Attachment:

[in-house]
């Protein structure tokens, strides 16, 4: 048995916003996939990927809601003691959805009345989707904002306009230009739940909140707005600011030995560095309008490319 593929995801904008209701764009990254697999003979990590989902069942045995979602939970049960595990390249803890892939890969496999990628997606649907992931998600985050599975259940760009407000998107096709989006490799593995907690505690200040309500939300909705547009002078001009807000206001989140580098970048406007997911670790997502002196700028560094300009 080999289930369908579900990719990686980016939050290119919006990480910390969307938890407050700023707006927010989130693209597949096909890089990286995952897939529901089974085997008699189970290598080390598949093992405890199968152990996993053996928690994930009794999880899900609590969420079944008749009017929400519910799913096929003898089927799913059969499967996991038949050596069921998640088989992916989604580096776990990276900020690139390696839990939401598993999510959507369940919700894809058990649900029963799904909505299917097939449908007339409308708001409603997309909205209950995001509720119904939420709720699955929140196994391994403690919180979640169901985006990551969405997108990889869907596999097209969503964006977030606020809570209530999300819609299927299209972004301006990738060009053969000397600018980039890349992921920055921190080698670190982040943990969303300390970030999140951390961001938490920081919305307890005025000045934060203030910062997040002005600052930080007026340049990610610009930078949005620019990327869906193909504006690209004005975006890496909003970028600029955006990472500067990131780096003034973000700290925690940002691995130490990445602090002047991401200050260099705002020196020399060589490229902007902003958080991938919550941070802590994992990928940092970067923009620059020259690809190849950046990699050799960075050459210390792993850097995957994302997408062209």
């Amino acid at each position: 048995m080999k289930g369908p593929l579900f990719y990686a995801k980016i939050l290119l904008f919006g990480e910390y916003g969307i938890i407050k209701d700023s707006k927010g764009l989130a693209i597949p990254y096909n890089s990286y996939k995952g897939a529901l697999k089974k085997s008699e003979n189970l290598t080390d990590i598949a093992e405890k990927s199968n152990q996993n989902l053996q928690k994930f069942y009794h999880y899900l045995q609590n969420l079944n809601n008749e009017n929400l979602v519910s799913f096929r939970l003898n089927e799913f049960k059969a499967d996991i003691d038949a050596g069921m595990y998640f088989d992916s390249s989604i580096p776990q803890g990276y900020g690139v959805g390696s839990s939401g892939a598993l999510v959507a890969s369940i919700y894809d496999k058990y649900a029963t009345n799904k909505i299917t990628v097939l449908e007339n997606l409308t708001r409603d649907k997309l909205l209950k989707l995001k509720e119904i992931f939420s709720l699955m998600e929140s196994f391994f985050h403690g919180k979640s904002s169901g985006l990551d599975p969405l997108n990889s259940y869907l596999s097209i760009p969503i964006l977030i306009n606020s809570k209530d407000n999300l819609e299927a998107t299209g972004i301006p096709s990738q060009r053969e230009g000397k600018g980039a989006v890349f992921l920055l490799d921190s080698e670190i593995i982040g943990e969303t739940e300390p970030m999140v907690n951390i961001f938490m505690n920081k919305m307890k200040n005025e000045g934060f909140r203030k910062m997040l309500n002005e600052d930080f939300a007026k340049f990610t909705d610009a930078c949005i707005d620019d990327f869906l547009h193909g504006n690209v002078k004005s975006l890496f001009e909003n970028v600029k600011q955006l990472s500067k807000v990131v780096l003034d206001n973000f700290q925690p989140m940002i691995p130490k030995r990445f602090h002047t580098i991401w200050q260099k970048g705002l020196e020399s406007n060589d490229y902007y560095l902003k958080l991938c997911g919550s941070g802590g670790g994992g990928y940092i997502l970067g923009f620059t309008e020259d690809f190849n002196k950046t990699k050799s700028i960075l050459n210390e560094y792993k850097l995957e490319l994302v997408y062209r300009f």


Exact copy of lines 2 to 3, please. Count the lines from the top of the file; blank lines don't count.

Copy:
């Protein structure tokens, strides 16, 4: 048995916003996939990927809601003691959805009345989707904002306009230009739940909140707005600011030995560095309008490319 593929995801904008209701764009990254697999003979990590989902069942045995979602939970049960595990390249803890892939890969496999990628997606649907992931998600985050599975259940760009407000998107096709989006490799593995907690505690200040309500939300909705547009002078001009807000206001989140580098970048406007997911670790997502002196700028560094300009 080999289930369908579900990719990686980016939050290119919006990480910390969307938890407050700023707006927010989130693209597949096909890089990286995952897939529901089974085997008699189970290598080390598949093992405890199968152990996993053996928690994930009794999880899900609590969420079944008749009017929400519910799913096929003898089927799913059969499967996991038949050596069921998640088989992916989604580096776990990276900020690139390696839990939401598993999510959507369940919700894809058990649900029963799904909505299917097939449908007339409308708001409603997309909205209950995001509720119904939420709720699955929140196994391994403690919180979640169901985006990551969405997108990889869907596999097209969503964006977030606020809570209530999300819609299927299209972004301006990738060009053969000397600018980039890349992921920055921190080698670190982040943990969303300390970030999140951390961001938490920081919305307890005025000045934060203030910062997040002005600052930080007026340049990610610009930078949005620019990327869906193909504006690209004005975006890496909003970028600029955006990472500067990131780096003034973000700290925690940002691995130490990445602090002047991401200050260099705002020196020399060589490229902007902003958080991938919550941070802590994992990928940092970067923009620059020259690809190849950046990699050799960075050459210390792993850097995957994302997408062209």
């Amino acid at each position: 048995m080999k289930g369908p593929l579900f990719y990686a995801k980016i939050l290119l904008f919006g990480e910390y916003g969307i938890i407050k209701d700023s707006k927010g764009l989130a693209i597949p990254y096909n890089s990286y996939k995952g897939a529901l697999k089974k085997s008699e003979n189970l290598t080390d990590i598949a093992e405890k990927s199968n152990q996993n989902l053996q928690k994930f069942y009794h999880y899900l045995q609590n969420l079944n809601n008749e009017n929400l979602v519910s799913f096929r939970l003898n089927e799913f049960k059969a499967d996991i003691d038949a050596g069921m595990y998640f088989d992916s390249s989604i580096p776990q803890g990276y900020g690139v959805g390696s839990s939401g892939a598993l999510v959507a890969s369940i919700y894809d496999k058990y649900a029963t009345n799904k909505i299917t990628v097939l449908e007339n997606l409308t708001r409603d649907k997309l909205l209950k989707l995001k509720e119904i992931f939420s709720l699955m998600e929140s196994f391994f985050h403690g919180k979640s904002s169901g985006l990551d599975p969405l997108n990889s259940y869907l596999s097209i760009p969503i964006l977030i306009n606020s809570k209530d407000n999300l819609e299927a998107t299209g972004i301006p096709s990738q060009r053969e230009g000397k600018g980039a989006v890349f992921l920055l490799d921190s080698e670190i593995i982040g943990e969303t739940e300390p970030m999140v907690n951390i961001f938490m505690n920081k919305m307890k200040n005025e000045g934060f909140r203030k910062m997040l309500n002005e600052d930080f939300a007026k340049f990610t909705d610009a930078c949005i707005d620019d990327f869906l547009h193909g504006n690209v002078k004005s975006l890496f001009e909003n970028v600029k600011q955006l990472s500067k807000v990131v780096l003034d206001n973000f700290q925690p989140m940002i691995p130490k030995r990445f602090h002047t580098i991401w200050q260099k970048g705002l020196e020399s406007n060589d490229y902007y560095l902003k958080l991938c997911g919550s941070g802590g670790g994992g990928y940092i997502l970067g923009f620059t309008e020259d690809f190849n002196k950046t990699k050799s700028i960075l050459n210390e560094y792993k850097l995957e490319l994302v997408y062209r300009f």